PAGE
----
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Topics: social behavior research, emotion recognition, FaceReader, facial expression analysis, emotions, measuring behavior, RBF, Resting Bitch Face

5 reasons why you should go to Measuring Behavior 2014

Posted by Andrew Spink on Jul 14, 2014

Measuring Behavior is an international multidisciplinary conference which takes place every two years. This August it is in Wageningen, in the Netherlands. If you are a behavioral researcher, you really ought to attend. Why?

1.    The diverse, multidisciplinary program. The scientific program contains contributions focusing on purely scientific aspects (issues of replicability, dynamic aspects of behavior) and applied research (animal welfare), human behavior (eye trackers in consumer research) and animal (rodent behavior), technical sessions (video tracking of social animals and recognition of human behaviors from video), sessions presenting the latest technology (3D simulators) and topics that are of relevance to everyone (eating behavior of people). The above list just scratches the surface of what promises to be a very diverse and interesting three days.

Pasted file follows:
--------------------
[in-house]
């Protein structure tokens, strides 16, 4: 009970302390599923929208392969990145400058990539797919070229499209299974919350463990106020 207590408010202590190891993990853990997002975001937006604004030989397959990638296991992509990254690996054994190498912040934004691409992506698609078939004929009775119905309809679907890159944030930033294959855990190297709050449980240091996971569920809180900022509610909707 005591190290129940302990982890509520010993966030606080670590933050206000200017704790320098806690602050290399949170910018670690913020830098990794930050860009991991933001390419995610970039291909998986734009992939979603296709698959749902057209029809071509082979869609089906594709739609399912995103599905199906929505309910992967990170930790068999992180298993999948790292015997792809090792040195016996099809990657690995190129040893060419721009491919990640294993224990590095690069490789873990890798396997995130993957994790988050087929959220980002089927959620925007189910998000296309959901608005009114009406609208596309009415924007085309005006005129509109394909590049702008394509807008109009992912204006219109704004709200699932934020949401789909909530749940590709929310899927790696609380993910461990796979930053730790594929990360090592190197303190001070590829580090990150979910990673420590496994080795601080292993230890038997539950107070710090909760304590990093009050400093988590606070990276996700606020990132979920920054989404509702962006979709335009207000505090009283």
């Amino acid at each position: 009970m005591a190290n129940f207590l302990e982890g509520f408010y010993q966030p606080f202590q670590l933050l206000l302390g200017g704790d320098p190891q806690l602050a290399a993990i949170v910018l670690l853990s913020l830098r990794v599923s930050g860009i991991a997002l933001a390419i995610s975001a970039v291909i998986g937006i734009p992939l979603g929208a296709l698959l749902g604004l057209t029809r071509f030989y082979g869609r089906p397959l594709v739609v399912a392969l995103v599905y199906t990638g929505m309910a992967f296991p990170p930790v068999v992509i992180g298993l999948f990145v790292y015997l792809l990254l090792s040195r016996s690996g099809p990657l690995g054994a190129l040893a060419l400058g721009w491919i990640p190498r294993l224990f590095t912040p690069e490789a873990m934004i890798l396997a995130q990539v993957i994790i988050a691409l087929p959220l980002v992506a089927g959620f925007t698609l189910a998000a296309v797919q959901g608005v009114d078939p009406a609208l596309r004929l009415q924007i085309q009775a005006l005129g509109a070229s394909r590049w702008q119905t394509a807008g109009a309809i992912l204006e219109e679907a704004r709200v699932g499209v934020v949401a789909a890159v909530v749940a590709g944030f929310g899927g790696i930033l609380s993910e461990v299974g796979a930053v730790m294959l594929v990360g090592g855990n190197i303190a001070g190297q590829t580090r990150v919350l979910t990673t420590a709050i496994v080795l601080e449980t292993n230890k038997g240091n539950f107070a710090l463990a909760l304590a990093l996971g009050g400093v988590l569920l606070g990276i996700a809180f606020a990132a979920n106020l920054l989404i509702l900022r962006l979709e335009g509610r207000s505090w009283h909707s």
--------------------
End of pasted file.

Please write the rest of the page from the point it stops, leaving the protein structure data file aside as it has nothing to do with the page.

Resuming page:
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Topics: animal behavior research, emotion recognition, animal welfare, methods and techniques, Automating behavioral observations, human behavior research, consumer behavior, behavioral research, measuring behavior, conferences

Measuring behavioral effects of laboratory rearing on starlings

Posted by Olga Krips on Dec 10, 2013

Tracking birds with EthoVision XT and analyzing patterns with Theme

Laboratory animals and behavioral research
Rearing animals specifically for behavioral research is a very common practice. However, the results from behavioral studies with laboratory animals should be interpreted with care. There is much evidence indicating that the behavior of laboratory animals differs from that of animals caught in the wild. Laboratory animals are likely to be tamer than wild animals, but they can also be impaired in some behaviors. Some mammals have impairments in learning and memory when reared in a laboratory. They can also develop abnormal behaviors, called stereotypies, such as route-tracing. Similar effects of rearing in laboratories can be found in some bird species.

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Topics: EthoVision XT, Video tracking, T-patterns, Theme, learning and memory, birds, measuring behavior